Before the amendment to Article 19(2), the Punjab high court had already held that sedition was incompatible with free speech in a democratic republic, and had struck it down as unconstitutional. After the amendment, the Allahabad high court did the same. Ultimately, the matter wound its way up to the Supreme Court, which handed down its decision in 1962.

In a landmark judgement in the Kedar Nath Singh vs State of Bihar case, five judges of the Supreme Court upheld sedition as constitutional. Kedar Nath Singh had been brought to court for making a rather intemperate speech, which he began by saying, “Today the dogs of the CID are loitering around Barauni. Many official dogs are sitting even in this meeting. The people of India drove out the Britishers from this country and elected these Congress goondas to the gaddi and seated them on it. Today these Congress goondas are sitting on the gaddi due to mistake of the people. When we drove out the Britishers, we shall strike and turn out these Congress goondas as well...," continuing in this vein and calling for a general revolution. He was charged with sedition, and ultimately his case went up to the Supreme Court, where the constitutionality of the provision itself was challenged.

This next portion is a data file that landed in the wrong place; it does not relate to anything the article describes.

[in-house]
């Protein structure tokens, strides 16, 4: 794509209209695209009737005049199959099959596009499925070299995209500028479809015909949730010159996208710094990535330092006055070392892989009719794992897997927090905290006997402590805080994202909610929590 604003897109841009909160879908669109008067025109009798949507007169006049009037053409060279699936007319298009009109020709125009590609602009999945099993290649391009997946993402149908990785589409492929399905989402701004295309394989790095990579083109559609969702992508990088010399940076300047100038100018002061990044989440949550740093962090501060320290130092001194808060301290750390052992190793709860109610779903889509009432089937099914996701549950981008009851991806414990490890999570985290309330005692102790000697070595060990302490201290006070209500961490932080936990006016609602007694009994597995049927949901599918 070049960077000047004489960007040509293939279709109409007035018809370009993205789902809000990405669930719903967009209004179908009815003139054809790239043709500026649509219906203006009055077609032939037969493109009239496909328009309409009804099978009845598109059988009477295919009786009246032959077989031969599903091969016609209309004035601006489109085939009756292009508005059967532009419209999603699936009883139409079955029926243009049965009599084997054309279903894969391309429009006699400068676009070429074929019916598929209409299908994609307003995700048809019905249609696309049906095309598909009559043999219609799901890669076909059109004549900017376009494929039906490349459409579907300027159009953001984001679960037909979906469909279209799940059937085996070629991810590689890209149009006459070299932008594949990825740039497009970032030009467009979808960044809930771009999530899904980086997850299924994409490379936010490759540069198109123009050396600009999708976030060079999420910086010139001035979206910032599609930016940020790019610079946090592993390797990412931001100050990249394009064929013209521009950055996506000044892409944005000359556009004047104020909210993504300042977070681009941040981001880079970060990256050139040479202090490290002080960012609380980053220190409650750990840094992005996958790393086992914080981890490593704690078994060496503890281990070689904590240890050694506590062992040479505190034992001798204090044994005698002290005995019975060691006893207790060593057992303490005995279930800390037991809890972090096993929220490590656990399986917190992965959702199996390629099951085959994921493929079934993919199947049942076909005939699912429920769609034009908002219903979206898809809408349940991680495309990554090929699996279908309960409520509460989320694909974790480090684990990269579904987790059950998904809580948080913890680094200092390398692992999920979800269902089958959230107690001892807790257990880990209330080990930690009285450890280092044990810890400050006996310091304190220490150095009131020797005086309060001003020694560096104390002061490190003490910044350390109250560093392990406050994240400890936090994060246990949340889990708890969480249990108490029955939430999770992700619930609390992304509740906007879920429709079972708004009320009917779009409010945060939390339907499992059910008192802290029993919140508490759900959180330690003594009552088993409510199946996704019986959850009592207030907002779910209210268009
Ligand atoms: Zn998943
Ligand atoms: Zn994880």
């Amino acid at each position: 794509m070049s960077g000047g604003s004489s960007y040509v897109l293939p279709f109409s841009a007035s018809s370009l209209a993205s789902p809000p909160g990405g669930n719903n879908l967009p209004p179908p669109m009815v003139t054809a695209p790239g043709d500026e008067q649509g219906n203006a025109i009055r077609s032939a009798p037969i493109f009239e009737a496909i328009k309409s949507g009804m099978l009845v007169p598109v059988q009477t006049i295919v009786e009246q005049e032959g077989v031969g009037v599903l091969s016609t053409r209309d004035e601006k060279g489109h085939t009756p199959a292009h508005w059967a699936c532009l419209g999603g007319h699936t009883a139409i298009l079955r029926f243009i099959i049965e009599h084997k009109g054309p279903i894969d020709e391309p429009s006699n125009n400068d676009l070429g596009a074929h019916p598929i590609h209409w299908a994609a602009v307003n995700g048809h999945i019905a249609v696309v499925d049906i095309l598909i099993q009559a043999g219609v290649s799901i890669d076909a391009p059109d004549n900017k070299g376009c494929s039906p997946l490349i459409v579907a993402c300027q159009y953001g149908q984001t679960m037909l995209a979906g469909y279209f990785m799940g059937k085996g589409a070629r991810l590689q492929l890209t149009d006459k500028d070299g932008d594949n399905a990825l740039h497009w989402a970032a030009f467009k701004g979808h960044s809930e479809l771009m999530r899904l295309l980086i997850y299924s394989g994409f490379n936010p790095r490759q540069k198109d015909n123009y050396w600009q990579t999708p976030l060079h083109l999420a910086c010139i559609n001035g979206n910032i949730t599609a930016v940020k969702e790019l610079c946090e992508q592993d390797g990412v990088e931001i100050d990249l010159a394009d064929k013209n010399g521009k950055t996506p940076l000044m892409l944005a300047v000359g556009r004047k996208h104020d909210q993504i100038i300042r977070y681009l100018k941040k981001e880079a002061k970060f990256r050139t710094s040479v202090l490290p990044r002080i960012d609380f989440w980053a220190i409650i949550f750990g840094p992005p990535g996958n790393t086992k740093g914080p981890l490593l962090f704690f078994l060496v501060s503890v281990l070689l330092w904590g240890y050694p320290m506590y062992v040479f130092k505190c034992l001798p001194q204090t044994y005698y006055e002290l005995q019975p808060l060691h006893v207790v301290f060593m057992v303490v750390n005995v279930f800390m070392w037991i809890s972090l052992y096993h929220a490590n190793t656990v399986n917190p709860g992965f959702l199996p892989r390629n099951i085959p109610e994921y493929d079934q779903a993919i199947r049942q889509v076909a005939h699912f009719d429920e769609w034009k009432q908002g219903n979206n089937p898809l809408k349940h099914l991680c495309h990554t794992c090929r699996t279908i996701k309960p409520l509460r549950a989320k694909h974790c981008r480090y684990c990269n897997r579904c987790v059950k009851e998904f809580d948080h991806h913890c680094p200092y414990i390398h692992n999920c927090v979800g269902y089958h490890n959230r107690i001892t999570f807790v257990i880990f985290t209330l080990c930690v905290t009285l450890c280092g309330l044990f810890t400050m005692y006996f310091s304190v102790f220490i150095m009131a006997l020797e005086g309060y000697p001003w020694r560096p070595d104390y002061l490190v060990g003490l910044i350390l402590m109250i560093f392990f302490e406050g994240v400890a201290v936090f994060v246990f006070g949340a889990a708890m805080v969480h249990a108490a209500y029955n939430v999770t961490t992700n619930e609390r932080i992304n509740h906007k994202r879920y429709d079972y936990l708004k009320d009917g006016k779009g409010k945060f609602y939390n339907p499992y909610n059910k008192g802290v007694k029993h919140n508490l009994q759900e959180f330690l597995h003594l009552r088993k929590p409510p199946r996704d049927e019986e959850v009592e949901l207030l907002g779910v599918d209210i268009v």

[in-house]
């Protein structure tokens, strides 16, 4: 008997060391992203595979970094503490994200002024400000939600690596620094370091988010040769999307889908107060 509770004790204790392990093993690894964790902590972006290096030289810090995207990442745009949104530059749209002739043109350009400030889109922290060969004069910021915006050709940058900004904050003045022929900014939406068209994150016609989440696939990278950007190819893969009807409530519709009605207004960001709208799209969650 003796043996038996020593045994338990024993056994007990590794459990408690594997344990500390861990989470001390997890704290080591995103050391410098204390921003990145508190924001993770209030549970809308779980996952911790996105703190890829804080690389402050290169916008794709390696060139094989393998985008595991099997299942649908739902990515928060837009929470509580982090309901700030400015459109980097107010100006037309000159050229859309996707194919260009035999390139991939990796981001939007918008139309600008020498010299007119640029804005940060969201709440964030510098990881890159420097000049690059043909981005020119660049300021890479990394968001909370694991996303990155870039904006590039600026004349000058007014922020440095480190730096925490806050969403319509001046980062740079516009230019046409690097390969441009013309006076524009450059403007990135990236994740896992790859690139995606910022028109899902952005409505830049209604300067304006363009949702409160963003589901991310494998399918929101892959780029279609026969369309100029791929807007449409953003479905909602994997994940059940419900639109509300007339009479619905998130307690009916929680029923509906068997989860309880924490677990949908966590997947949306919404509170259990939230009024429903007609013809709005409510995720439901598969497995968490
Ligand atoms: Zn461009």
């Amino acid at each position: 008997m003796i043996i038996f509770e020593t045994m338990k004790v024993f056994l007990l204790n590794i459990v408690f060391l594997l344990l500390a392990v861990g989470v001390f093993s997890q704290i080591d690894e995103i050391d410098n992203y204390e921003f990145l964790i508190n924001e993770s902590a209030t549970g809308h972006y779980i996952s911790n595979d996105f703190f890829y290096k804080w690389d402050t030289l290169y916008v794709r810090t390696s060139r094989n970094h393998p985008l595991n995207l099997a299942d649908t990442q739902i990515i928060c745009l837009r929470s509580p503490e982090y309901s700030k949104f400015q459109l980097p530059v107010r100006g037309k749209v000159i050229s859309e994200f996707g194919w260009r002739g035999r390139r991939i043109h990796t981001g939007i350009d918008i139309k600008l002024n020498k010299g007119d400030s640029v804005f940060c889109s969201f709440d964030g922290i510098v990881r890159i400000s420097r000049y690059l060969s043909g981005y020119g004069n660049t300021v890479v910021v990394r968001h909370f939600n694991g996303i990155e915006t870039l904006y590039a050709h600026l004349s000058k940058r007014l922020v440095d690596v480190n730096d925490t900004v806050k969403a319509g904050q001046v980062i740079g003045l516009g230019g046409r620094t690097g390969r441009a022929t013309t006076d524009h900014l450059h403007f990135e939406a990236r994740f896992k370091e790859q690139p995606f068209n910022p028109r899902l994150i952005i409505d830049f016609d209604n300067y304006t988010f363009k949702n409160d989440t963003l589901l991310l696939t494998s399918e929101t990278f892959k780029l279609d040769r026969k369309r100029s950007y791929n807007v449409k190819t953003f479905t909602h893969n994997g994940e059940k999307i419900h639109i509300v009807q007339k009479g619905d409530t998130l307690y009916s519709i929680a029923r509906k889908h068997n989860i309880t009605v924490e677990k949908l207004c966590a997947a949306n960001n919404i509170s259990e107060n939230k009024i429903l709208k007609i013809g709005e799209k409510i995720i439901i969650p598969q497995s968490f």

To uphold sedition, the Supreme Court was obliged to indulge in a degree of textual acrobatics, since at least on the face of it, “disaffection", “hatred", and “contempt" did not fit within any of the clauses of Article 19(2). However, the court held that in pre-Independence India, there had been two views about the interpretation of Section 124A. The dominant view was that sedition was determined simply by the content of the language used, and whether it was such as to cause disaffection, hatred or contempt. There was a minority view as well, propounded by Sir Maurice Gwyer of the Federal Court which, borrowing from English common law, effectively saw sedition as a crime against public order. In the Kedar Nath Singh case, it was this latter view that the Supreme Court latched on to: only insofar as seditious speech tended to incite public disorder, it held, could it be punished under Section 124A. Anything else was exempt.

Of course, Section 124A makes no mention of public order. Effectively, to protect the provision’s constitutionality, the court had to read into it a phrase that was absent from the text, and indeed, never meant to be part of the definition. This perhaps explains why Section 124A remains one of the most misused and abused provisions of the penal law: the Supreme Court’s peroration that the interpretation of sedition be limited to public disorder-causing speech sits uneasily with its wide language, which makes it easy for it to be invoked against dissidents almost at will.

One of the important arguments relied upon by the Supreme Court in upholding Section 124A was that the phrase “reasonable restrictions… in the interests of… public order", in Article 19(2) of the Constitution, was of particularly wide ambit. In particular, the term “in the interests of" allowed the state significant leeway to regulate speech that it felt might be inimical to public order.